Hate Crimes Bill Clears First Hurdle With Unanimous Support
A long-attempted measure to strengthen Utah’s hate crimes law got its first thumbs up from a Senate committee Thursday, despite some lawmakers cautioning it might not deter such crimes.
The bill would enhance penalties for crimes targeting certain groups and got unanimous approval from the Senate Judiciary, Law Enforcement and Criminal Justice Committee. But sponsor Sen. Dan Thatcher, R-West Valley City, was reluctant to celebrate just yet.
“Victory laps would be very premature, but it does feel damn good to be on the field,” Thatcher said after the hearing, noting the measure will likely face some opposition on the Senate floor and still has a journey through the House.
Local prosecutors have said the current hate crimes statute is too weak to enforce. Thatcher noted that a case has never been successfully prosecuted under the law in its 19 years of existence.
The West Valley Republican believes the brutal attack of 18-year-old Luis Gustavo Lopez outside his family’s Salt Lake City tire shop last October helped raise support for the bill. Lopez’s alleged attacker, 51-year-old Alan Covington, was charged with three federal hate crimes on Wednesday.
Thatcher called it a failure of the state that the Lopez family “had to turn to the federal government for protection of their civil liberties.”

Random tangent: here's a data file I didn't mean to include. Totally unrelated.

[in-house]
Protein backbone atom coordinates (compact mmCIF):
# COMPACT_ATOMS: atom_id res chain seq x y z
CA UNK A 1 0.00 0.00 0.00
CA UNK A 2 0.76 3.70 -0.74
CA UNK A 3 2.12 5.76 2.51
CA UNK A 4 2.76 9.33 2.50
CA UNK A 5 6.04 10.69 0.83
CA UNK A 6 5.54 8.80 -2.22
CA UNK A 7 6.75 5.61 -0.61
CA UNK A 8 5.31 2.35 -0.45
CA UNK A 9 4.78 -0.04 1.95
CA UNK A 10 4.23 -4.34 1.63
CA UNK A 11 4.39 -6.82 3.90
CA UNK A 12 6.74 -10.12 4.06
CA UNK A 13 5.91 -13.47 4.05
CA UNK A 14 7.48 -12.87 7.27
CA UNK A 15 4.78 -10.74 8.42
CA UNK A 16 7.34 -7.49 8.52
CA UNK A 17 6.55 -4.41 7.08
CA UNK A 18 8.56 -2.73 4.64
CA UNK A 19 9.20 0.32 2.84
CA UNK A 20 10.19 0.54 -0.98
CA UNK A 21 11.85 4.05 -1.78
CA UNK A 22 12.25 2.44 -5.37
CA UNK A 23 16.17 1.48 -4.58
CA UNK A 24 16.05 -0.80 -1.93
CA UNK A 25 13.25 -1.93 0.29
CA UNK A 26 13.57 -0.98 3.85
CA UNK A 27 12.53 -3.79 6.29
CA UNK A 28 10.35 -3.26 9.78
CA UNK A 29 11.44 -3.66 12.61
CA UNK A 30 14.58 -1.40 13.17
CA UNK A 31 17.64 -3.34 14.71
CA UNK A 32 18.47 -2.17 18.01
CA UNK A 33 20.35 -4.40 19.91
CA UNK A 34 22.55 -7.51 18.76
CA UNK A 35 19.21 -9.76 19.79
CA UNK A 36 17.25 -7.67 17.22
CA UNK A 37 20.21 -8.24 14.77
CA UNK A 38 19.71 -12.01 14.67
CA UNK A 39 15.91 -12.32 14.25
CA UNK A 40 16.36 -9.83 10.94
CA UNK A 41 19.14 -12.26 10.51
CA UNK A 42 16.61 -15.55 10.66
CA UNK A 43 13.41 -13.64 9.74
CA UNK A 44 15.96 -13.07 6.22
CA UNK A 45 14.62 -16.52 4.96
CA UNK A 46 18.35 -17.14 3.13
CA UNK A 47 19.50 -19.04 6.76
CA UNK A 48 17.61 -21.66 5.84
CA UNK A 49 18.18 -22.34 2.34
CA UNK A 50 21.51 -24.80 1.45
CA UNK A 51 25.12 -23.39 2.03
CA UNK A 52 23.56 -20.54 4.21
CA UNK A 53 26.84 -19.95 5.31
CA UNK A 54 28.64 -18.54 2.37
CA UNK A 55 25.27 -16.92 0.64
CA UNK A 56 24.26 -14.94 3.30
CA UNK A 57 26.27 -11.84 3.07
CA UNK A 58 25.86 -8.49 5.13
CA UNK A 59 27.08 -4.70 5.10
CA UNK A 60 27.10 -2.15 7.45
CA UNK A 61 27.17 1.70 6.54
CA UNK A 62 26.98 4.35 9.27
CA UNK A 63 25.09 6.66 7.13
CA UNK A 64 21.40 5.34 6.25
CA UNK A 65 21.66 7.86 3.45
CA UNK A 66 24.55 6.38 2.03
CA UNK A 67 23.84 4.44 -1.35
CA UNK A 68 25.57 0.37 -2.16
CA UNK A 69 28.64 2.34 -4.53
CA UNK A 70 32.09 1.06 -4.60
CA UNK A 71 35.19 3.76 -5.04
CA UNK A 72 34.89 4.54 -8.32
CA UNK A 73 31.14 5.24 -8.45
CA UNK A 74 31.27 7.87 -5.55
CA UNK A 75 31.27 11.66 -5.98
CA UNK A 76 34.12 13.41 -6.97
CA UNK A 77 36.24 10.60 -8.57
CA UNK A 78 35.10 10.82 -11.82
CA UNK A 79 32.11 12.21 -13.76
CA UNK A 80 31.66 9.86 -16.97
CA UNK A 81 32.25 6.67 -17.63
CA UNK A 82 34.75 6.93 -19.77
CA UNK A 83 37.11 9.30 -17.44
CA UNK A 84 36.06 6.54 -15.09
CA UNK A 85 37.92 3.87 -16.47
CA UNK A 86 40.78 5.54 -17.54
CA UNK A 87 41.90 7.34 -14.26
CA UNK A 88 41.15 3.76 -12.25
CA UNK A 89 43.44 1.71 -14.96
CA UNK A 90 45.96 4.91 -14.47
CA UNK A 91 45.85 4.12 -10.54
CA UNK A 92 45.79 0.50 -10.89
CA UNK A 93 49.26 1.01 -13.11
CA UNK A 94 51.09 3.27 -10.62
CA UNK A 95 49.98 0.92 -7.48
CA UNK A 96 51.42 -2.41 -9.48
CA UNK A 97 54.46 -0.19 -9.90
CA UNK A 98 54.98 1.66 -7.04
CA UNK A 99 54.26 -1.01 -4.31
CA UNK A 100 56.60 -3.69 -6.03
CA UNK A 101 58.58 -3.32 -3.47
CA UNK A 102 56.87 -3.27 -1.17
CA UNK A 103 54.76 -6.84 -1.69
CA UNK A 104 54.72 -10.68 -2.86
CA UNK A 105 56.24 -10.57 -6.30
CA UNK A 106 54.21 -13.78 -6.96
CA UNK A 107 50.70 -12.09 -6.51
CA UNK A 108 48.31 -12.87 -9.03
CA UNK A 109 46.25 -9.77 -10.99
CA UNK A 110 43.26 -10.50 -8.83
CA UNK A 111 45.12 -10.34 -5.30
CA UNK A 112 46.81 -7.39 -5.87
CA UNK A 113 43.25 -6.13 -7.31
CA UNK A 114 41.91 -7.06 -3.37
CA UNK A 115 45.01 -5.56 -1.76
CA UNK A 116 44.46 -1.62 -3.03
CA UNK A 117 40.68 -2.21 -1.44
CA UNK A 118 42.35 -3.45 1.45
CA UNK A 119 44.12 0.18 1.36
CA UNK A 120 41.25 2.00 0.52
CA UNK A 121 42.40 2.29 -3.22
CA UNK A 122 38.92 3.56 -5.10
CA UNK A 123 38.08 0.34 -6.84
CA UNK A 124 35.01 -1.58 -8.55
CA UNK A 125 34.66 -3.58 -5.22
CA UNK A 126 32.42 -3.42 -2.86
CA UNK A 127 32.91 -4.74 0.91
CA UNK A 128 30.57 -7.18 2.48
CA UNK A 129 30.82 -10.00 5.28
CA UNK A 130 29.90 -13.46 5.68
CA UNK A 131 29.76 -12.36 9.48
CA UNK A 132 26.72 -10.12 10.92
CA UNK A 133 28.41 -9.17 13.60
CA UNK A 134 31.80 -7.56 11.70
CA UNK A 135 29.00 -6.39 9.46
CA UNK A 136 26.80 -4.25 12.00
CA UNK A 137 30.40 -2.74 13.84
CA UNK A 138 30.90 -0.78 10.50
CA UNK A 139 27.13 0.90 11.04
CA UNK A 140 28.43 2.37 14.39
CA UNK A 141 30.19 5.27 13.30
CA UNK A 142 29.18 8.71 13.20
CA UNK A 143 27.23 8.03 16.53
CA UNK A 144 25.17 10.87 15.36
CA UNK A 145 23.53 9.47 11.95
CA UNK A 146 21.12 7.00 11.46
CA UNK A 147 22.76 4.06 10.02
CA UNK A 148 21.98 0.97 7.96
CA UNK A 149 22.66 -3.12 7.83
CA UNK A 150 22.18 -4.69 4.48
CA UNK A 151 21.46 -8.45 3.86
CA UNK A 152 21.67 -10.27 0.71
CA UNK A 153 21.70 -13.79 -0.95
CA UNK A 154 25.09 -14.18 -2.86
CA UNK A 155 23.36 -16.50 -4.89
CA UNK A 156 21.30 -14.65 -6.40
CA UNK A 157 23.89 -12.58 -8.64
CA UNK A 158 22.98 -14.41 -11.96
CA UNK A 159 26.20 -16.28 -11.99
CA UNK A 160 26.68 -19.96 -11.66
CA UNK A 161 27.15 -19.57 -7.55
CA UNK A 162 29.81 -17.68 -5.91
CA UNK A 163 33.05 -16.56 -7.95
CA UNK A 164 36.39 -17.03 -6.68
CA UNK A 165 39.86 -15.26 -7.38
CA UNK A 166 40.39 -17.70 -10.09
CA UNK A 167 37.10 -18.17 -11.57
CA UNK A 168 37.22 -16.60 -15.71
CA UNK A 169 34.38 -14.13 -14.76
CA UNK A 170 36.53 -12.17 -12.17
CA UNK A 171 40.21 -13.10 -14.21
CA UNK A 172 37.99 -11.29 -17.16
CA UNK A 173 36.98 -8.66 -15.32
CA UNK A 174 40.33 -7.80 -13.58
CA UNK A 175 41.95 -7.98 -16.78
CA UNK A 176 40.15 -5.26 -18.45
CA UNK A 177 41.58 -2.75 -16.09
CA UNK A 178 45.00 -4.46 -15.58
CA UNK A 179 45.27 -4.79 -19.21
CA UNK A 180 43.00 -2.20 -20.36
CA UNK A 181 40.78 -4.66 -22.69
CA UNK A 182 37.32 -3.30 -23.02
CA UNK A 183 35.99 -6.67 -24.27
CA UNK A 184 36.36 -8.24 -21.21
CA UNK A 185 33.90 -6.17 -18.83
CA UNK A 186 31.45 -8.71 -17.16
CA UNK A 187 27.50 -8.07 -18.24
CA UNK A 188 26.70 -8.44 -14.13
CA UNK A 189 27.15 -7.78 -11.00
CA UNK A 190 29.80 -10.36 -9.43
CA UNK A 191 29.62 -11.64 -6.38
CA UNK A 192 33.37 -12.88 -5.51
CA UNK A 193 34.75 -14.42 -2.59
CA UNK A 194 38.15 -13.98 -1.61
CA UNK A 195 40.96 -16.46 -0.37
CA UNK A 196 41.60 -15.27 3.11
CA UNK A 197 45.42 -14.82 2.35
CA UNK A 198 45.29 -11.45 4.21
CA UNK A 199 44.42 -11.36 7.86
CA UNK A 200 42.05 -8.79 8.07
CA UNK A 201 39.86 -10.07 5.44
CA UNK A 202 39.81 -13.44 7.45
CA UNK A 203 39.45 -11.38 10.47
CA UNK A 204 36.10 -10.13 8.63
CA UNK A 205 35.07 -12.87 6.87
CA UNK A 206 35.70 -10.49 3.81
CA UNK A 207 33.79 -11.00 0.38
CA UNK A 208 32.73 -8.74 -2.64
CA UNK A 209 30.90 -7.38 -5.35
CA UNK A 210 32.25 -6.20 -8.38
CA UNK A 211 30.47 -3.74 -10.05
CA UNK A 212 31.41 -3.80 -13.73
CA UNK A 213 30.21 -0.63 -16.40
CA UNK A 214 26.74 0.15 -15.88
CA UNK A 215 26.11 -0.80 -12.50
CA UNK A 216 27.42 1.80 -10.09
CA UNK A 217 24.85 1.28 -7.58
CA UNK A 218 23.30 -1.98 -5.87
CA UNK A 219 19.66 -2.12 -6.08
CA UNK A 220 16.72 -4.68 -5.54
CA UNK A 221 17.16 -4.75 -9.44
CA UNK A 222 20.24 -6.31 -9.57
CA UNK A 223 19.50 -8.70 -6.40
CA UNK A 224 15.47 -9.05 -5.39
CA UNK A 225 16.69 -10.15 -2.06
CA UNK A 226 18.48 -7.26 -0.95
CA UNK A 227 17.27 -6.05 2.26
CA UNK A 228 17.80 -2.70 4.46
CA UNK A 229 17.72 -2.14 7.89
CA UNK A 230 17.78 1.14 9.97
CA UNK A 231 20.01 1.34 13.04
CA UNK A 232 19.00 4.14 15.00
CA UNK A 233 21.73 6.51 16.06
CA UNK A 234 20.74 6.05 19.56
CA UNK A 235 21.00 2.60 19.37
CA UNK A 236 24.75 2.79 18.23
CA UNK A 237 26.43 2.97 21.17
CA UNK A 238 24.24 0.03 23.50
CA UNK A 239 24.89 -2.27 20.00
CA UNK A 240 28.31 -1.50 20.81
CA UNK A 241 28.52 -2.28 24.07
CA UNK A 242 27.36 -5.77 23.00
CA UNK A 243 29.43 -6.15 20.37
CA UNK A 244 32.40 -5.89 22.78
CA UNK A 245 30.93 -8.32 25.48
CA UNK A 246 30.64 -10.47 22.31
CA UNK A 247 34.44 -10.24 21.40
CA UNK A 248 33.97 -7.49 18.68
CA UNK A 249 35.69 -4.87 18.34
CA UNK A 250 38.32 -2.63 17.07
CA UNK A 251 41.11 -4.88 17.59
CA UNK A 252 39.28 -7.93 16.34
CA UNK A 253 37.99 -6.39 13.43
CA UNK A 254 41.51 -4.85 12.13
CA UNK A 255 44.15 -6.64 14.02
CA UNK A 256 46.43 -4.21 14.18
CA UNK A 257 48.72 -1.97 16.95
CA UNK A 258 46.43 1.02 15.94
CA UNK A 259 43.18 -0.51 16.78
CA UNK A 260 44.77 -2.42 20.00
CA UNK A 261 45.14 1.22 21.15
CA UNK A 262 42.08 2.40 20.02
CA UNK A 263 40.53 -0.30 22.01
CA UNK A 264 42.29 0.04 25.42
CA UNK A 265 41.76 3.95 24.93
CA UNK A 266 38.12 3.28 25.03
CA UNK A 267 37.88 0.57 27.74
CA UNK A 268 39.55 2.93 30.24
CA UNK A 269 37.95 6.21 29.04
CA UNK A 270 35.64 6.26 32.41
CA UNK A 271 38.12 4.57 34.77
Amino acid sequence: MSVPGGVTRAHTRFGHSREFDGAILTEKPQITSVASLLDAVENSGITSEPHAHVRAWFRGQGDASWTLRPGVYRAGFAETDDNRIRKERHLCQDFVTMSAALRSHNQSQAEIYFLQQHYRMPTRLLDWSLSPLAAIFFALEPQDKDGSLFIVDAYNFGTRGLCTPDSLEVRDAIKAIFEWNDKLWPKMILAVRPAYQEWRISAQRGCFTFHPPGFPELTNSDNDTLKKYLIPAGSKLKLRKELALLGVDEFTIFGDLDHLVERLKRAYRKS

“We have an opportunity to send a clear message that we will do better,” he said.
The bill received strong support from some religious groups including the United Jewish Federation of Utah, Catholic Diocese and the Zion Evangelical Lutheran Church, as well as LGBT groups in its committee hearing.
Troy Williams, director of Equality Utah, said attacks on gay Utahns, such as a widely publicized incident involving a Salt Lake man captured on cell phone video last Saturday, affect the entire community.
“When we see these kinds of attacks happen to our community, there is this fear that goes through all of us — ‘Am I next?’” Williams said.
Salt Lake County District Attorney Sim Gill has long called for strengthening the law.
Gill, who is of Indian descent and a member of the Sikh faith, revealed that shortly after Sept. 11 he was verbally accosted by a truck full of strangers who shouted slurs and threatened to kill him and his family.
“They didn’t stop and assault me, but I know what I felt in that moment,” he said. “That fear is genuine.”
But some conservative opponents of the bill, like Utah Eagle Forum President Gayle Ruzicka, say it would provide special protections for some groups, but not others.
“When you create lists, you leave people out,” she said.
Ruzicka said she has been threatened for her beliefs, but “I’m not on that list anywhere. I might be on there as a woman. I might be on there as a religious person. But I am not on there as president of the Eagle Forum.”
A decision by the influential Church of Jesus Christ of Latter-day Saints to remain neutral on the measure this year breathed new life into the issue.
Thatcher has pushed since 2017 after former Sen. Steve Urquhart ran into opposition from the Church in previous years.
Despite the bill’s unanimous recommendation, Sen. Lyle Hillyard, R-Logan, warned enhanced penalties will not necessarily end victim targeting and hate crimes.
“I wish — oh, how I wish — that passing this law will solve the problem. It won’t,” Hillyard said. “But I think it gives enough of a signal that will help.”